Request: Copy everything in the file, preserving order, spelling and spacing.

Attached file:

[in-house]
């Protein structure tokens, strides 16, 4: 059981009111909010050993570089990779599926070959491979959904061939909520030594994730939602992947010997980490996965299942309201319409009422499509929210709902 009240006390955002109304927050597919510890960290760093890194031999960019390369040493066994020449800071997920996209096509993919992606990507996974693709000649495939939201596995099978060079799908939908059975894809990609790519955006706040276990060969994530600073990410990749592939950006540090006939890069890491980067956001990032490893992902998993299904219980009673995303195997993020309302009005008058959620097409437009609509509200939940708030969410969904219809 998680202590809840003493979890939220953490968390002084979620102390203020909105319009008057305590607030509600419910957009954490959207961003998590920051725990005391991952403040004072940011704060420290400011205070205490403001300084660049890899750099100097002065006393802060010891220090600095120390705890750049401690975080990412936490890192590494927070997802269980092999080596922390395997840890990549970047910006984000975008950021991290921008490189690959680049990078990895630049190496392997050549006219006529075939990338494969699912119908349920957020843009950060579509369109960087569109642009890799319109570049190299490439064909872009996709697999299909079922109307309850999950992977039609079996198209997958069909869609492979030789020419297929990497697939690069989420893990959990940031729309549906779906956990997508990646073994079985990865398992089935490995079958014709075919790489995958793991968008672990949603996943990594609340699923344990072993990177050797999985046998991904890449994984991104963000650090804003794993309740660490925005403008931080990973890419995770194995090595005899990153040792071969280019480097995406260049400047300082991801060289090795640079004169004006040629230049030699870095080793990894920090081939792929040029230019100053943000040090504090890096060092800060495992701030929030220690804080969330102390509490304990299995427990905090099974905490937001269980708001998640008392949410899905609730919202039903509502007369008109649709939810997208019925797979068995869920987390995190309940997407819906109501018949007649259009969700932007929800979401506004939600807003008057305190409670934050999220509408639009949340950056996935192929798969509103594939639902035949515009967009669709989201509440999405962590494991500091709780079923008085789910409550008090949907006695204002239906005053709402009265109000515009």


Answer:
[in-house]
């Protein structure tokens, strides 16, 4: 059981009111909010050993570089990779599926070959491979959904061939909520030594994730939602992947010997980490996965299942309201319409009422499509929210709902 009240006390955002109304927050597919510890960290760093890194031999960019390369040493066994020449800071997920996209096509993919992606990507996974693709000649495939939201596995099978060079799908939908059975894809990609790519955006706040276990060969994530600073990410990749592939950006540090006939890069890491980067956001990032490893992902998993299904219980009673995303195997993020309302009005008058959620097409437009609509509200939940708030969410969904219809 998680202590809840003493979890939220953490968390002084979620102390203020909105319009008057305590607030509600419910957009954490959207961003998590920051725990005391991952403040004072940011704060420290400011205070205490403001300084660049890899750099100097002065006393802060010891220090600095120390705890750049401690975080990412936490890192590494927070997802269980092999080596922390395997840890990549970047910006984000975008950021991290921008490189690959680049990078990895630049190496392997050549006219006529075939990338494969699912119908349920957020843009950060579509369109960087569109642009890799319109570049190299490439064909872009996709697999299909079922109307309850999950992977039609079996198209997958069909869609492979030789020419297929990497697939690069989420893990959990940031729309549906779906956990997508990646073994079985990865398992089935490995079958014709075919790489995958793991968008672990949603996943990594609340699923344990072993990177050797999985046998991904890449994984991104963000650090804003794993309740660490925005403008931080990973890419995770194995090595005899990153040792071969280019480097995406260049400047300082991801060289090795640079004169004006040629230049030699870095080793990894920090081939792929040029230019100053943000040090504090890096060092800060495992701030929030220690804080969330102390509490304990299995427990905090099974905490937001269980708001998640008392949410899905609730919202039903509502007369008109649709939810997208019925797979068995869920987390995190309940997407819906109501018949007649259009969700932007929800979401506004939600807003008057305190409670934050999220509408639009949340950056996935192929798969509103594939639902035949515009967009669709989201509440999405962590494991500091709780079923008085789910409550008090949907006695204002239906005053709402009265109000515009």